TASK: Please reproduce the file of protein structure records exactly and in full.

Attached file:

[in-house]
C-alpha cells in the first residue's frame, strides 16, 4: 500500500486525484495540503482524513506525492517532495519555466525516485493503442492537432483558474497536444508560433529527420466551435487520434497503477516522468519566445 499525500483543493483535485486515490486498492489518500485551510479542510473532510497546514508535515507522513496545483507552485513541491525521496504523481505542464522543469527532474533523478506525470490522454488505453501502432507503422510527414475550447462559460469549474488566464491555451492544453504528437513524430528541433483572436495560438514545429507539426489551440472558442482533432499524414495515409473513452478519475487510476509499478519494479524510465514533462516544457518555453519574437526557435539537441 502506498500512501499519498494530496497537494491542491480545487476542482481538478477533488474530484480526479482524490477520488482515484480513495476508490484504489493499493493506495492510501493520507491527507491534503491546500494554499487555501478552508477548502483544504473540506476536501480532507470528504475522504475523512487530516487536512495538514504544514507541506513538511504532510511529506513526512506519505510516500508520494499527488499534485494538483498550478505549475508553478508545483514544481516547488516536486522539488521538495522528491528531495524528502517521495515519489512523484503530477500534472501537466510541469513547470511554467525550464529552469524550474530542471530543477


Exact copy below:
[in-house]
C-alpha cells in the first residue's frame, strides 16, 4: 500500500486525484495540503482524513506525492517532495519555466525516485493503442492537432483558474497536444508560433529527420466551435487520434497503477516522468519566445 499525500483543493483535485486515490486498492489518500485551510479542510473532510497546514508535515507522513496545483507552485513541491525521496504523481505542464522543469527532474533523478506525470490522454488505453501502432507503422510527414475550447462559460469549474488566464491555451492544453504528437513524430528541433483572436495560438514545429507539426489551440472558442482533432499524414495515409473513452478519475487510476509499478519494479524510465514533462516544457518555453519574437526557435539537441 502506498500512501499519498494530496497537494491542491480545487476542482481538478477533488474530484480526479482524490477520488482515484480513495476508490484504489493499493493506495492510501493520507491527507491534503491546500494554499487555501478552508477548502483544504473540506476536501480532507470528504475522504475523512487530516487536512495538514504544514507541506513538511504532510511529506513526512506519505510516500508520494499527488499534485494538483498550478505549475508553478508545483514544481516547488516536486522539488521538495522528491528531495524528502517521495515519489512523484503530477500534472501537466510541469513547470511554467525550464529552469524550474530542471530543477